What Obama and I have in common
I know, you’re all thinking – “what, are you nuts?” and I understand that train of thought. After all, I’m a white woman over 50 with no college degree. He’s a younger bi-racial man with a law degree. So just what could we possibly have in common?
Well, let’s consider some of the things he said in his speech the other day. He said “I have…nieces, nephews…cousins, of every race and every hue”, and we share that heritage. In my extended family between my husband and I there are cousins, nieces and nephews who are Japanese, Vietnamese, Filipino, Mexican (as in born in Mexico, not just of Hispanic background), Black, Eskimo, and American Indian. My husband is a first generation American; his parents were from England and the Netherlands. My family (or at least part of it) has been here since the days of the founding fathers. We are as a family perhaps as “melting pot” as it gets. My daughter says she needs a T-shirt that says she’s “Western European Mutt!”
He said “…we may have different stories, but we hold common hopes; that we may not look the same and we may not come from the same place, but we all want to move in the same direction – towards a better future for our children and our grandchildren.” And here I say a rousing “Amen, brother!”
Obama speaks of the blacks of the generation before him that grew up in a Jim Crow environment. As a white woman I can not possibly know the ultimate humiliation that that generation of blacks endured because they simply looked different. Surely that kind of humiliation is an explanation for some of the frustration and suspicion that they look at whites with. I have had the rare opportunity of hearing the bigots on both sides, from whites that had never actually known a black person and from blacks that had never actually known a white person. As Obama says “this nation is more than the sum of its parts – that out of many, we are truly one.”
He speaks of the idea that a lot of “working class…white Americans don’t feel that they have been particularly privileged by their race. …They’ve worked hard all their lives…they are anxious about their futures…your dreams come at my expense.”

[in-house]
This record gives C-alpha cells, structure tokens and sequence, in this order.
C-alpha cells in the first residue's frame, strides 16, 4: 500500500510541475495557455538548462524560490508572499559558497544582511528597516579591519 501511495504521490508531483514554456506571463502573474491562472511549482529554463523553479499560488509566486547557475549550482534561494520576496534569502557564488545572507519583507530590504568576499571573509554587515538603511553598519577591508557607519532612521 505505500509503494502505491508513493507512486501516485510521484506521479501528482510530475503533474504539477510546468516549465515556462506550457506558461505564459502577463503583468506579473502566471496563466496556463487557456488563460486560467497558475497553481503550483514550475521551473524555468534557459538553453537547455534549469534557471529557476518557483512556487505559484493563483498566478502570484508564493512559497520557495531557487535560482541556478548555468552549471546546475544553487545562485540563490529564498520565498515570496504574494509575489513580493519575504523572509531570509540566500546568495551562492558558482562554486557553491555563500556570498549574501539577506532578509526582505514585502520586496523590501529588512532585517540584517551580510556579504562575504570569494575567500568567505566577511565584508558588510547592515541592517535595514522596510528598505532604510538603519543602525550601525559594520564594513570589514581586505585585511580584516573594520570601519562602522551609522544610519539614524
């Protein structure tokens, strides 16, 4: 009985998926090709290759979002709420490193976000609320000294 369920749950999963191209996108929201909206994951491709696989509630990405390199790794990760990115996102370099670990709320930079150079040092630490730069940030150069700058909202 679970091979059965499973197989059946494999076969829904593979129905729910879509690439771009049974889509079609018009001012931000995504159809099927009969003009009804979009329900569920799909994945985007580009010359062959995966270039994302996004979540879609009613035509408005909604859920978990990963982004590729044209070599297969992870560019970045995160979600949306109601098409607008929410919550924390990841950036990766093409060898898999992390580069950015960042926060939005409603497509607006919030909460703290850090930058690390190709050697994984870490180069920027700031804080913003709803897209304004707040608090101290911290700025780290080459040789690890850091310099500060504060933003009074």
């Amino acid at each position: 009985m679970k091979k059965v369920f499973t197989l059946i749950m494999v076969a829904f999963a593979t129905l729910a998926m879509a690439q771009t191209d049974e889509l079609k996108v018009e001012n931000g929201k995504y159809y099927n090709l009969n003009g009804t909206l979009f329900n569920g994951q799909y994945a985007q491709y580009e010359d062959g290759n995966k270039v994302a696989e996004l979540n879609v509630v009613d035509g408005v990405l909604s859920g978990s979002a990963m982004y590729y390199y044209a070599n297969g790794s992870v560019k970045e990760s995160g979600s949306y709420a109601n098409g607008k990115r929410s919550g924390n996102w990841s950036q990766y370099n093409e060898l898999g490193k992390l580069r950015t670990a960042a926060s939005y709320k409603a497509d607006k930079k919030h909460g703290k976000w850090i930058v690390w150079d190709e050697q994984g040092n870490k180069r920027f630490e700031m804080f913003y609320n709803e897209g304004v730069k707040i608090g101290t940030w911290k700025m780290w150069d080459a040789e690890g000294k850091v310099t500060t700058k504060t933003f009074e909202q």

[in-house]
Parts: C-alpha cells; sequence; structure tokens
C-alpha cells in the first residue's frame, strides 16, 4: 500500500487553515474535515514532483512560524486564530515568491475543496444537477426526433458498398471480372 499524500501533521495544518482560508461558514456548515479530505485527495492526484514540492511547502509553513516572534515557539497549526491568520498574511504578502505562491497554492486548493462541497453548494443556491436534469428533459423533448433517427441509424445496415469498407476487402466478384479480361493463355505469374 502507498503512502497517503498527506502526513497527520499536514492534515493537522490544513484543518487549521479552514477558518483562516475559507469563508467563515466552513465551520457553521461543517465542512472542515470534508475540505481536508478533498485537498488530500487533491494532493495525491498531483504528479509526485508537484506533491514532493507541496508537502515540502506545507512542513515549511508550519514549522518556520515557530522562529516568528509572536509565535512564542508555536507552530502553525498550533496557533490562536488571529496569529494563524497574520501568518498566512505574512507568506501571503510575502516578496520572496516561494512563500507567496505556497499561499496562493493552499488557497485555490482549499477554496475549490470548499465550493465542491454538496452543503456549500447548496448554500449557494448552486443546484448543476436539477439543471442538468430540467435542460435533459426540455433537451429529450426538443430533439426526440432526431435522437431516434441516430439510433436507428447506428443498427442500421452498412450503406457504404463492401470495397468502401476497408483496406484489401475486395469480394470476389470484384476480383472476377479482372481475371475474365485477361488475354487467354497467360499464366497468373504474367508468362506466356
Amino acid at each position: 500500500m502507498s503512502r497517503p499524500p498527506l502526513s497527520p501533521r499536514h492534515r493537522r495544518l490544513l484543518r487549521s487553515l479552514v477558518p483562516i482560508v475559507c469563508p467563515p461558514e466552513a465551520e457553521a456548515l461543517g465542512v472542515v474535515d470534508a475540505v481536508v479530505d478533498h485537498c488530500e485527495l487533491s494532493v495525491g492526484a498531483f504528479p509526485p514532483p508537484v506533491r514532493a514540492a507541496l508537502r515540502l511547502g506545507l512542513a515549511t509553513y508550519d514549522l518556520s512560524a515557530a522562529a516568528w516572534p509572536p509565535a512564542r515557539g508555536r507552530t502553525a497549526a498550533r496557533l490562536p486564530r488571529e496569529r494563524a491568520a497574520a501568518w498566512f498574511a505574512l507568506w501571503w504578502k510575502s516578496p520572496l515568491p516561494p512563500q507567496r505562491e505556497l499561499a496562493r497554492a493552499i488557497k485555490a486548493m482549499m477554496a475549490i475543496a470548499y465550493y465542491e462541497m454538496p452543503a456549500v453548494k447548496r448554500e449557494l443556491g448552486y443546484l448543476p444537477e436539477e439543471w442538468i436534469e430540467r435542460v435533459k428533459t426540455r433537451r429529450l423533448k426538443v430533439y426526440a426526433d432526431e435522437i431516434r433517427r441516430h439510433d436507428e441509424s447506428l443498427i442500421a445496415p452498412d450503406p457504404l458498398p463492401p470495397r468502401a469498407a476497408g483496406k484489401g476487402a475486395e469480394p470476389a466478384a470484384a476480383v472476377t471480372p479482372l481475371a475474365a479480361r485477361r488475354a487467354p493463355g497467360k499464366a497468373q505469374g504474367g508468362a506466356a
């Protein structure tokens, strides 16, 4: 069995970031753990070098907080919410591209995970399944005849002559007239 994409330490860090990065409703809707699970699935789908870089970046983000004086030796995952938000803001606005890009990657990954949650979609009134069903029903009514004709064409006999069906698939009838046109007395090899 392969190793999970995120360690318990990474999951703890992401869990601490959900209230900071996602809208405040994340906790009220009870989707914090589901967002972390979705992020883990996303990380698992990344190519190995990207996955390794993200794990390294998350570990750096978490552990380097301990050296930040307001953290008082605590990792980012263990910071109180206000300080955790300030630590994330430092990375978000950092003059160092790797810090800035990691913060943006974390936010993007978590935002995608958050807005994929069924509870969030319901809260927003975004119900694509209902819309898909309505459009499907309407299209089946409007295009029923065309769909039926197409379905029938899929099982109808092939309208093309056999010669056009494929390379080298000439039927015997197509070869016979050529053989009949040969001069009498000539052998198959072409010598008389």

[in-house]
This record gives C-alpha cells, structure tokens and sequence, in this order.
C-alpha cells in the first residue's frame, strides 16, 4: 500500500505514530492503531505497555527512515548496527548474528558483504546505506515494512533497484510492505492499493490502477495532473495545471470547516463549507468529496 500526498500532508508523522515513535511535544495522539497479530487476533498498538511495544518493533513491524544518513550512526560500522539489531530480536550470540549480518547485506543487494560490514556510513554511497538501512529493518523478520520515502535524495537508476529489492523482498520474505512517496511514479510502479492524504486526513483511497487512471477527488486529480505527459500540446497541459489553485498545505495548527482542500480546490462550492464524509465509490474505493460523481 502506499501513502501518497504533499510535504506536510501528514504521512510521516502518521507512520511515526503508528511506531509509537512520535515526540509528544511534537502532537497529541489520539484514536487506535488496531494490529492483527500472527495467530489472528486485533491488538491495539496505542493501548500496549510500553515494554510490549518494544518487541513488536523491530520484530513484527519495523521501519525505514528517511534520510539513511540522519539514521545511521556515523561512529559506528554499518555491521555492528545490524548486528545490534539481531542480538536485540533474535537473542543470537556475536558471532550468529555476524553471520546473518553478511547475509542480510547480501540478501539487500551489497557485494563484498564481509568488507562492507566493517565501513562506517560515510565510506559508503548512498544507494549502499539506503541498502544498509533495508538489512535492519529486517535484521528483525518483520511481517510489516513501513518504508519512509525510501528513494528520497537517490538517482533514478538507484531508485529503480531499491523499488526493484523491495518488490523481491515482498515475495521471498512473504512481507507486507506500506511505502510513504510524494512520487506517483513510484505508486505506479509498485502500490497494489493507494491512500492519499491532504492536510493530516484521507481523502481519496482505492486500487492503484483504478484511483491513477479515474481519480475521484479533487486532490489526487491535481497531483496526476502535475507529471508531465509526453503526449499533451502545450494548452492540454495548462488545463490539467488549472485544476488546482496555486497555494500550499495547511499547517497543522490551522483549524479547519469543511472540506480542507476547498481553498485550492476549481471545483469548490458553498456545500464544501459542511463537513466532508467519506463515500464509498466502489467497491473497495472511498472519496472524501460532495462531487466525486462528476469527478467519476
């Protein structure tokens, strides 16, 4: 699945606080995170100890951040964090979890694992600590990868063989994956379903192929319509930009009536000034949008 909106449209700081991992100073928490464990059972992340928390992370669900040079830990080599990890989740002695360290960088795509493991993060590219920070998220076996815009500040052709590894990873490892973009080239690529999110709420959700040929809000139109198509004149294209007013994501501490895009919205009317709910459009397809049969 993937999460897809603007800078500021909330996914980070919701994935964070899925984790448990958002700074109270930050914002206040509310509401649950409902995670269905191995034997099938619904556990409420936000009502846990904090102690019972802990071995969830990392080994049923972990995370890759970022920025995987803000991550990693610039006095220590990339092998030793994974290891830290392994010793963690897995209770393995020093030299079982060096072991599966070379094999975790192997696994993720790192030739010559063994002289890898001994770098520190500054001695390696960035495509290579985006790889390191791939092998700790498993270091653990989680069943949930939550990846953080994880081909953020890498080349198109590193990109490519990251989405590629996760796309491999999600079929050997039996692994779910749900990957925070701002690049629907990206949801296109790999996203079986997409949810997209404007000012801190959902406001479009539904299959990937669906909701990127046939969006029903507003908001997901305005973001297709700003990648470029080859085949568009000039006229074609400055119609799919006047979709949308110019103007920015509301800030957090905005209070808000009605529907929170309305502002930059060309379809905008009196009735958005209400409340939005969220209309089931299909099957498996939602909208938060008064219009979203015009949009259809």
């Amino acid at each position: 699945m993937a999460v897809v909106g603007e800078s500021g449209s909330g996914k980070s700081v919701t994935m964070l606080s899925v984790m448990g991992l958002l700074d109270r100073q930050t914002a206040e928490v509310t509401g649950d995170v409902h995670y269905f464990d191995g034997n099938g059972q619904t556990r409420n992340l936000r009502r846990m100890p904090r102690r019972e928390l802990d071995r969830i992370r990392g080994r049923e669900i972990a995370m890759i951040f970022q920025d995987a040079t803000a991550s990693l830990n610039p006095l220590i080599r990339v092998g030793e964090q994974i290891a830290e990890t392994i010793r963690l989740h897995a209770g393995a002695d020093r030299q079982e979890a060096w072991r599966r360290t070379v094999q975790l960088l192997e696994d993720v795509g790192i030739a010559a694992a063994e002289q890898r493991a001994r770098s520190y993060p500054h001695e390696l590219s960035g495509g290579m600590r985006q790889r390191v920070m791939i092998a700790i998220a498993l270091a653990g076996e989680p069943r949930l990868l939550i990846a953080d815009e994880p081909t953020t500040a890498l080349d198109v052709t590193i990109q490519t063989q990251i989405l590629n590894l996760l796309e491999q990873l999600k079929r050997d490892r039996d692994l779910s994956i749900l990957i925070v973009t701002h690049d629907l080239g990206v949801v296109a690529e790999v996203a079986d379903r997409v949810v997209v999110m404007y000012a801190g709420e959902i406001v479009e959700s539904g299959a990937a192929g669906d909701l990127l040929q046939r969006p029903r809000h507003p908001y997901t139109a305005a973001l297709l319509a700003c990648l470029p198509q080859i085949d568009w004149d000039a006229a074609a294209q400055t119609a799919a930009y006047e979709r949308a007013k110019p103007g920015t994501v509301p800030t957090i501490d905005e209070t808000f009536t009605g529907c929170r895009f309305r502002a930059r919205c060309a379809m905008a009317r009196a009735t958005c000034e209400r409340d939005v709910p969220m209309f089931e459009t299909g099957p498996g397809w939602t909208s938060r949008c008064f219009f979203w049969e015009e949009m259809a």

We continue to deal with others as if they are either “one of us” or “one of them” without understanding that those of us who are simply the everyday folks, ordinary Americans with concerns about our families, we are all “US”. The big “THEM” are the presidents and CEOs of the big corporations that are using us all like so much expendable machinery that can be easily replaced. “THEY” live in their $16 million mansions and sit in the board rooms and decided that your little family is costing them too much to pay you a living wage or keep your pension or your health insurance or to even work for them when they can get it cheaper elsewhere.
Do I think that Obama will be the magician that will make all of this instantly better the day he takes office? No. Nobody can do that. But he has a vision of a better America for his children and my grandchildren that at least tries to heal some of the wounds. He speaks of hope.
We need hope to recover from all that has been done to us everyday folks by “THEM”, and we need to learn that no matter what color our skin is or where we worship on Friday or Saturday or Sunday or where we were born, we are all the same. “THEY” have successfully used divide and conquer to make us fight each other and not see the real cause of our misery.
I hope he succeeds in redirecting our vision as a country and turning us again to hope.